"We've got to get these records to a place where the systems can talk to one another – that's called interoperability – and also where more doctors, particularly the smaller physicians' offices, want to adopt these systems, can afford the cost and can be confident that their investment will be of value," Alexander said...
    Yeah. Let's review some fundamentals.

    Consider the automobile analogy. A gasoline-powered car is "interoperable" in two senses.
    1. You can gas up anywhere in the nation "without special effort." Consider the fuel to be the car's standard "input data";
    2. The car's literal instrument "dashboard" (displaying operating parameters "output data") and physical manipulation tools (all comprising your "interface" and driving "UX") are essentially 'interchangeable" and consequently produce "interoperability" -- notwithstanding the wide variability of ancillary "features" depending on make and model (most of them pertaining to comfort and convenience).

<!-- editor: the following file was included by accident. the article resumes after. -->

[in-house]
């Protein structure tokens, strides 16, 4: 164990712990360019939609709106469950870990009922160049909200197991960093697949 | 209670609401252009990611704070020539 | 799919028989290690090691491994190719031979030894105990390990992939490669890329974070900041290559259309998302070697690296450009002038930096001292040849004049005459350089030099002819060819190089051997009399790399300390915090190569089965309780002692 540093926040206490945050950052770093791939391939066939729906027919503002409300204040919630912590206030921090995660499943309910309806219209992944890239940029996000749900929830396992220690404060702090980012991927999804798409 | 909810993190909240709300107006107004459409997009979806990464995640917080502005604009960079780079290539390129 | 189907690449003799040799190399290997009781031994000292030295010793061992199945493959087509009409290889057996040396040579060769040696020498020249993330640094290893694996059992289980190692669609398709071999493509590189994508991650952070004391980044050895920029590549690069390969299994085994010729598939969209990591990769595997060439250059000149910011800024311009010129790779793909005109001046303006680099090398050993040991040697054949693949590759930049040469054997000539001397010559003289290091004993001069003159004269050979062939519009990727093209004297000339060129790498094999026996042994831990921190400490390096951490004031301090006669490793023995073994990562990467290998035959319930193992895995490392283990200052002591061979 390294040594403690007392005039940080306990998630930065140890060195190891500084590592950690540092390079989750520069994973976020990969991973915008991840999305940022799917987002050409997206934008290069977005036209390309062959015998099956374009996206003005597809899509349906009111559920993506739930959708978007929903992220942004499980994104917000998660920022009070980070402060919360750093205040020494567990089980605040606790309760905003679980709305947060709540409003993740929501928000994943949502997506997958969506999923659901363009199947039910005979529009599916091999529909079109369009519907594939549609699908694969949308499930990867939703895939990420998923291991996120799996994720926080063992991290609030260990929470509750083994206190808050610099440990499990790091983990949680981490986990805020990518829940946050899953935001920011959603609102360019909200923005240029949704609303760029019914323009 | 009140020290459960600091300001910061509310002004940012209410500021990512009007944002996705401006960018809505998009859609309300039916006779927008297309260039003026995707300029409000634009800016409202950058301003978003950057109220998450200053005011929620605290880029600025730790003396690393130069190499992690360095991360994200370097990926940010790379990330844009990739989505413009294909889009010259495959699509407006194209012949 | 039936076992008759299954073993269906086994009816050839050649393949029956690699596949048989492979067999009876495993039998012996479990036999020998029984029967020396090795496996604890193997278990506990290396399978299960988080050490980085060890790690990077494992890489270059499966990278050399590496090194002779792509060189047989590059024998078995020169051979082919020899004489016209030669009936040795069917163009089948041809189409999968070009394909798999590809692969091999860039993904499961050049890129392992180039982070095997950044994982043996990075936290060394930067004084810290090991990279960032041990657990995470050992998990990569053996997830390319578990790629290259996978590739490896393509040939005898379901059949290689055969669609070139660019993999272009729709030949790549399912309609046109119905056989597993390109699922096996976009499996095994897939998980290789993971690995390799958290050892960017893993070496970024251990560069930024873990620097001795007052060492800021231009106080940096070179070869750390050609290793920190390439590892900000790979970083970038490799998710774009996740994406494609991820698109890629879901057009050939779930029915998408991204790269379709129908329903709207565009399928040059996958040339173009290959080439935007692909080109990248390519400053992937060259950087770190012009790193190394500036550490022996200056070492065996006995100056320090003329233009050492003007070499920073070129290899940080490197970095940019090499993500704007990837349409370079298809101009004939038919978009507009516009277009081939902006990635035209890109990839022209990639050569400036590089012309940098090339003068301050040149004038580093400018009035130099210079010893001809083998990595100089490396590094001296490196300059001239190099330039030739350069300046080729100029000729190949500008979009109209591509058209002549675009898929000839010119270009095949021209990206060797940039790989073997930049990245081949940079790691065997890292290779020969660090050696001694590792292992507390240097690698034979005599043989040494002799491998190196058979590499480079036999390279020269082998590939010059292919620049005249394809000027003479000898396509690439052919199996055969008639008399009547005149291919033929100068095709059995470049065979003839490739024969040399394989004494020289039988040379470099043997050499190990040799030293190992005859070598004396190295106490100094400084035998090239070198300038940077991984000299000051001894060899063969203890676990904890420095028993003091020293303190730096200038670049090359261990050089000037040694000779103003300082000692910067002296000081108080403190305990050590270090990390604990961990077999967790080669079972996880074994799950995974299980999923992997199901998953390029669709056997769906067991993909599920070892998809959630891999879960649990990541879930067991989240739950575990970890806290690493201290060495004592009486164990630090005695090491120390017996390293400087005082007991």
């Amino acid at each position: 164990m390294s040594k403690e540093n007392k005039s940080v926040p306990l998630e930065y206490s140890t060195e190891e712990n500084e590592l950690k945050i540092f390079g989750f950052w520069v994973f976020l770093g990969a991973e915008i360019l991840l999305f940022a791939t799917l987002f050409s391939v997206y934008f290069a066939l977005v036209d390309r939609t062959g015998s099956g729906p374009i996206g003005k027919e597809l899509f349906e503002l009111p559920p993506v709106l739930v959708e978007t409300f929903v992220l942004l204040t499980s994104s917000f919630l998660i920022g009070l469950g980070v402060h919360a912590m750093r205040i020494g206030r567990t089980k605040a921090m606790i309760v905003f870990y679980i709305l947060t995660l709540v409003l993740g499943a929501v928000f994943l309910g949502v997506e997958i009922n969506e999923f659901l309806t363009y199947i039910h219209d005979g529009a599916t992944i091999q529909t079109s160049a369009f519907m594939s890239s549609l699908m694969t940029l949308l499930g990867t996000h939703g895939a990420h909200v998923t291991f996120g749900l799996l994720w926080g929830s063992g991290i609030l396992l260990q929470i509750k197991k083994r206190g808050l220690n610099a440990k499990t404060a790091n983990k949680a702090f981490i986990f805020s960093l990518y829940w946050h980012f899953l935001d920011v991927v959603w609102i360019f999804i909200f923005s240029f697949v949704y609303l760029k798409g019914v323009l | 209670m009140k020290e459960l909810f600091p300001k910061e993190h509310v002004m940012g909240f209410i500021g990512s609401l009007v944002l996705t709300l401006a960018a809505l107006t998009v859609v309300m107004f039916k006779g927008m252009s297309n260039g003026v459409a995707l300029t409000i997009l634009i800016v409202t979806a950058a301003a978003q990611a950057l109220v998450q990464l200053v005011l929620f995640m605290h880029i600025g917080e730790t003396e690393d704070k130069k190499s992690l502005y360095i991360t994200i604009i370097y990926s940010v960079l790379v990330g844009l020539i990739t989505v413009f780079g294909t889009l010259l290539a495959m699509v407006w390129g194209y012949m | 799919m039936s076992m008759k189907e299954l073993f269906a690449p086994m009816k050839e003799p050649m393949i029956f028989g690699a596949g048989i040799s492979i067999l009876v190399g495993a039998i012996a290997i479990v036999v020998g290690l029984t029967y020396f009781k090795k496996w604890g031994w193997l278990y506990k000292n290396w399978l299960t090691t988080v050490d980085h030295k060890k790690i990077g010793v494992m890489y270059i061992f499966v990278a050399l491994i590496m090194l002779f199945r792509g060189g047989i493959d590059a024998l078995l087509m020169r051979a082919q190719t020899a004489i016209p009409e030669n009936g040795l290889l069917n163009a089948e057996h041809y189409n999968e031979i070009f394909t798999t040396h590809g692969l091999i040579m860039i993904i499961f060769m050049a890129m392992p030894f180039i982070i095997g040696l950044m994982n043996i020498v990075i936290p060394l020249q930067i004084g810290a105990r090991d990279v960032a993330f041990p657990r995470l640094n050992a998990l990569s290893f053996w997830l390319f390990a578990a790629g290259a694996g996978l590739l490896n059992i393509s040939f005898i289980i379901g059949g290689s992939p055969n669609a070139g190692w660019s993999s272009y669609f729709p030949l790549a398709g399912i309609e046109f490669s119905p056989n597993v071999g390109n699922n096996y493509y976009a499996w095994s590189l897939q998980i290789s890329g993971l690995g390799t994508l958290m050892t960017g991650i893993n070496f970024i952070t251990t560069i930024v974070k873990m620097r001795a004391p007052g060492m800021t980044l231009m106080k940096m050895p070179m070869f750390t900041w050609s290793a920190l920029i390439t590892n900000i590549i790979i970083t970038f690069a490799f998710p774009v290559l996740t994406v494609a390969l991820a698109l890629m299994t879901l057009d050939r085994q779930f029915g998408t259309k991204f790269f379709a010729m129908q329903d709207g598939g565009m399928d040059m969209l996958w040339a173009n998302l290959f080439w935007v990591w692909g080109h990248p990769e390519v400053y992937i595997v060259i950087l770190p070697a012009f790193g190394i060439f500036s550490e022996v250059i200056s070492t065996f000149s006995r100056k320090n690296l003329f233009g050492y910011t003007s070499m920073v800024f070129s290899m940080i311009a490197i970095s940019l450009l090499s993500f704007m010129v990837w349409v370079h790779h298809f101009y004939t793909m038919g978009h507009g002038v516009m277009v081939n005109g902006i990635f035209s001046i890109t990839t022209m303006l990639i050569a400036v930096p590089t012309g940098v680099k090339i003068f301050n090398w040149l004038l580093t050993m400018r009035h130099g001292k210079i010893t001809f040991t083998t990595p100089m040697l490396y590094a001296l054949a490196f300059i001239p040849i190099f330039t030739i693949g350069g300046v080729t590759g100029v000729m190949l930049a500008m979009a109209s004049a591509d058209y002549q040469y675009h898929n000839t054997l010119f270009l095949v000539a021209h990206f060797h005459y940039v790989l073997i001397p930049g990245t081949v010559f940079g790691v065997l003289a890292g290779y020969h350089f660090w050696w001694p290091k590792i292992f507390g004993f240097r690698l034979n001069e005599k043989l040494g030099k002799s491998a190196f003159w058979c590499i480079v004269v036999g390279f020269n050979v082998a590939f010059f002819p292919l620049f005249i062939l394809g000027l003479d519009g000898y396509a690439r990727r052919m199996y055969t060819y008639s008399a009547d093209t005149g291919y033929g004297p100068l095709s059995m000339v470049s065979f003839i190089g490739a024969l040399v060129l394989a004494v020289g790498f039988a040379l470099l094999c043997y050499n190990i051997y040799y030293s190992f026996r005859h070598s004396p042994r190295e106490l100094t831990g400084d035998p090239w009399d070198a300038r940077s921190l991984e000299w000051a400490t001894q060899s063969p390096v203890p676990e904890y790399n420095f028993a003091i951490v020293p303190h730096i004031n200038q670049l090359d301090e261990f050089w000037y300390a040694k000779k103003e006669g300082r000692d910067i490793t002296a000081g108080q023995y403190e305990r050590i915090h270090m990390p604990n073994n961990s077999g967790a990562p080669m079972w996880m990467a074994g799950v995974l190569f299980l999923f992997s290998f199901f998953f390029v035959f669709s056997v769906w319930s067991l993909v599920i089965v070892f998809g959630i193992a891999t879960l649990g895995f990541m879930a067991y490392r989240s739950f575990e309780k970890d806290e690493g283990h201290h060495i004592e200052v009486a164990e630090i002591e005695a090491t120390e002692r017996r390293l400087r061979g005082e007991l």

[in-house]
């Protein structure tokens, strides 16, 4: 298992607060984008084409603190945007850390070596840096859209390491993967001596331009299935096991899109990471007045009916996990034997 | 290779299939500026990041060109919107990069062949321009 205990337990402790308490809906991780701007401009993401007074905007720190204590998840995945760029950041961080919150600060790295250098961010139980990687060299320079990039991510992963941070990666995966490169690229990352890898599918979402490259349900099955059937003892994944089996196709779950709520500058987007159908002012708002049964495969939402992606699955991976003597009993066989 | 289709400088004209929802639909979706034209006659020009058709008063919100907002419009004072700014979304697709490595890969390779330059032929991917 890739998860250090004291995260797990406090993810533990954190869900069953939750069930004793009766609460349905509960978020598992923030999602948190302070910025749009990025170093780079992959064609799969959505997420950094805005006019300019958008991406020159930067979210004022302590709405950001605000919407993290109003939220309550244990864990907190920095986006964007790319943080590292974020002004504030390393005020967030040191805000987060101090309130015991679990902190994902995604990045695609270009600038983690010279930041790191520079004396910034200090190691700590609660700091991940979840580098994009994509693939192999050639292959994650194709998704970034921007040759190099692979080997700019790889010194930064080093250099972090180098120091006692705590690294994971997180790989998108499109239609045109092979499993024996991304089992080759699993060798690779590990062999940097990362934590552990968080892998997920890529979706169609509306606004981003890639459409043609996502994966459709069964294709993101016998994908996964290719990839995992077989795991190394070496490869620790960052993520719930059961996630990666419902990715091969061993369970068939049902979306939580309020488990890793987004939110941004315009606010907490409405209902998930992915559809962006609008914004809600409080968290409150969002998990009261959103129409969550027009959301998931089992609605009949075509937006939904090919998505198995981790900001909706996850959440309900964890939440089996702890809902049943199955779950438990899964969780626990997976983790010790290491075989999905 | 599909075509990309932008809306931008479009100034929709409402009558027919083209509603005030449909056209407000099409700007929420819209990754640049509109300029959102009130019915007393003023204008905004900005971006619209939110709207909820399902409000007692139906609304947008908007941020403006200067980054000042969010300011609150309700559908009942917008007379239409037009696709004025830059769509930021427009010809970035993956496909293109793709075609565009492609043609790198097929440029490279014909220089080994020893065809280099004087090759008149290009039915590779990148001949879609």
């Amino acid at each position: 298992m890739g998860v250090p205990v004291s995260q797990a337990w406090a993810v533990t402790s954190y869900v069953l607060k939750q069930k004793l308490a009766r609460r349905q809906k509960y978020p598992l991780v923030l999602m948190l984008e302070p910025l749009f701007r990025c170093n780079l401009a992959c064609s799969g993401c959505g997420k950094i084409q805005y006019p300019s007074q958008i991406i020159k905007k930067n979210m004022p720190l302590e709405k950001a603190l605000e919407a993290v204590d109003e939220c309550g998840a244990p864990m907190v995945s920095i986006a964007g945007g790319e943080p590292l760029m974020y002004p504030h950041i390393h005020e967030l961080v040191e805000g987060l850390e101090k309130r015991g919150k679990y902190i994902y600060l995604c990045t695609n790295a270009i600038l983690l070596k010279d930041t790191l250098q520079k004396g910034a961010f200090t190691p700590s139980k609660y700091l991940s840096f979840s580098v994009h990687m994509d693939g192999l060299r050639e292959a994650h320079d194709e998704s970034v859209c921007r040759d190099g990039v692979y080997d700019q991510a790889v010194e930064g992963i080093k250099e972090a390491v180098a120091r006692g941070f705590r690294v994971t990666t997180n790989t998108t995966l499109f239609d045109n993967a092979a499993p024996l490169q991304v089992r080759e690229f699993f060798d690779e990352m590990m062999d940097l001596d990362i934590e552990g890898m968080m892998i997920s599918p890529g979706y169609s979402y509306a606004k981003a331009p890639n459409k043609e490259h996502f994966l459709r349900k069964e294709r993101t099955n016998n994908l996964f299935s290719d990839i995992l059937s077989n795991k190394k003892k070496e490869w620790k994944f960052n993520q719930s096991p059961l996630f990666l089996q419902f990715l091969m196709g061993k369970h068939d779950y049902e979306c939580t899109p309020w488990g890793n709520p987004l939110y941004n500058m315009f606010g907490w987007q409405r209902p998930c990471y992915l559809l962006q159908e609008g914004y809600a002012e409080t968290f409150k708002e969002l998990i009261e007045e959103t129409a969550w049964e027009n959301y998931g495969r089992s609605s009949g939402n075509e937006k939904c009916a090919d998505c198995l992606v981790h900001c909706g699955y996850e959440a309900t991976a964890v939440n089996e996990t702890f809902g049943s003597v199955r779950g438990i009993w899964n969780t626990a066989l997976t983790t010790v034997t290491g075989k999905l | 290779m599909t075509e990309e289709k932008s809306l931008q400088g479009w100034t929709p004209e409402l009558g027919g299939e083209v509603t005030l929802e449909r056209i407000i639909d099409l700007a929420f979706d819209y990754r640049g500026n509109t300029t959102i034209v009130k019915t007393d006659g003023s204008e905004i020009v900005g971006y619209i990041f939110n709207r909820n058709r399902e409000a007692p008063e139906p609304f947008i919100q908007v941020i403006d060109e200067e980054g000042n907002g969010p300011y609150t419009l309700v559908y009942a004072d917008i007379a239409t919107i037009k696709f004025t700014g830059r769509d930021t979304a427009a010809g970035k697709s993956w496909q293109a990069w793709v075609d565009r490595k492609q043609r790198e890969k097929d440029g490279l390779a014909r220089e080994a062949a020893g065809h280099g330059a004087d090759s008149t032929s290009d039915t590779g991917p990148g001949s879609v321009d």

The foregoing are fully consistent with the above-cited core IEEE definitions.

    No such equivalent exists for EHRs. A "standard data dictionary" would go precisely to analogy point #1 above (and, implicitly, to point #2).

    I know, I know; not gonna happen. The barriers, though, are incumbent-deferential political, not technical. What I fear is that policymakers are simply going to "punt," and "define interoperability down," effectively striking the "without special effort" part. Additional workflow burden (along with "dirty data" propagation) may well become the norm, all the current swooning over FHIR® notwithstanding.

    Chronic Health IT (misnomer) "interoperability" concerns aside, is the "EHR program" really "failing"?

    apropos of that concern, last week, this hardcopy came in my mail:

    The featured article title and subtitle read
    The new politics of meaningful use
    As the federal program moves toward its final stage, some politicians are loudly questioning just what it's accomplished after five years and nearly $30 billion -- and many providers are voicing big concerns about what all these rules are really good for